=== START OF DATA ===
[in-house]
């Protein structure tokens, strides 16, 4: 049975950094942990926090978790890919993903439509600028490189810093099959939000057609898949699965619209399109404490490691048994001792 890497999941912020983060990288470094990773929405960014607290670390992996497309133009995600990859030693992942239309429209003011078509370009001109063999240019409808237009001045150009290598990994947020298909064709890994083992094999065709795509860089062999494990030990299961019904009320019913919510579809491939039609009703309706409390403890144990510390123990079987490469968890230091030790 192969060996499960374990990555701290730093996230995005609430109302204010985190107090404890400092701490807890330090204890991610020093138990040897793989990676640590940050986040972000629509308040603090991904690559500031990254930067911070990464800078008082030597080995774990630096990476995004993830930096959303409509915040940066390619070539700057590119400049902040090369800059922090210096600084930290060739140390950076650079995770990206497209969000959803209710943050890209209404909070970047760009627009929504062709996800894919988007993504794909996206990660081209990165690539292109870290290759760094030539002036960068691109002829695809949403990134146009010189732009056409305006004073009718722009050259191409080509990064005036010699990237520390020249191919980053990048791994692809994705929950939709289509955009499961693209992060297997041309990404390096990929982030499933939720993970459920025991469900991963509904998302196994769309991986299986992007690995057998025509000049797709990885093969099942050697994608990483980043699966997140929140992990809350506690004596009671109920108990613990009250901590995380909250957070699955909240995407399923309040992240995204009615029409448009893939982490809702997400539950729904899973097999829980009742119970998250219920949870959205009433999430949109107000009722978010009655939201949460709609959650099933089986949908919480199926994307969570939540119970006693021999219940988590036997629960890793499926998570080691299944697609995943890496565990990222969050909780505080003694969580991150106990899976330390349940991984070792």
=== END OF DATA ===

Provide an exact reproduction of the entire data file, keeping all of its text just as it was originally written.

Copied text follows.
[in-house]
């Protein structure tokens, strides 16, 4: 049975950094942990926090978790890919993903439509600028490189810093099959939000057609898949699965619209399109404490490691048994001792 890497999941912020983060990288470094990773929405960014607290670390992996497309133009995600990859030693992942239309429209003011078509370009001109063999240019409808237009001045150009290598990994947020298909064709890994083992094999065709795509860089062999494990030990299961019904009320019913919510579809491939039609009703309706409390403890144990510390123990079987490469968890230091030790 192969060996499960374990990555701290730093996230995005609430109302204010985190107090404890400092701490807890330090204890991610020093138990040897793989990676640590940050986040972000629509308040603090991904690559500031990254930067911070990464800078008082030597080995774990630096990476995004993830930096959303409509915040940066390619070539700057590119400049902040090369800059922090210096600084930290060739140390950076650079995770990206497209969000959803209710943050890209209404909070970047760009627009929504062709996800894919988007993504794909996206990660081209990165690539292109870290290759760094030539002036960068691109002829695809949403990134146009010189732009056409305006004073009718722009050259191409080509990064005036010699990237520390020249191919980053990048791994692809994705929950939709289509955009499961693209992060297997041309990404390096990929982030499933939720993970459920025991469900991963509904998302196994769309991986299986992007690995057998025509000049797709990885093969099942050697994608990483980043699966997140929140992990809350506690004596009671109920108990613990009250901590995380909250957070699955909240995407399923309040992240995204009615029409448009893939982490809702997400539950729904899973097999829980009742119970998250219920949870959205009433999430949109107000009722978010009655939201949460709609959650099933089986949908919480199926994307969570939540119970006693021999219940988590036997629960890793499926998570080691299944697609995943890496565990990222969050909780505080003694969580991150106990899976330390349940991984070792």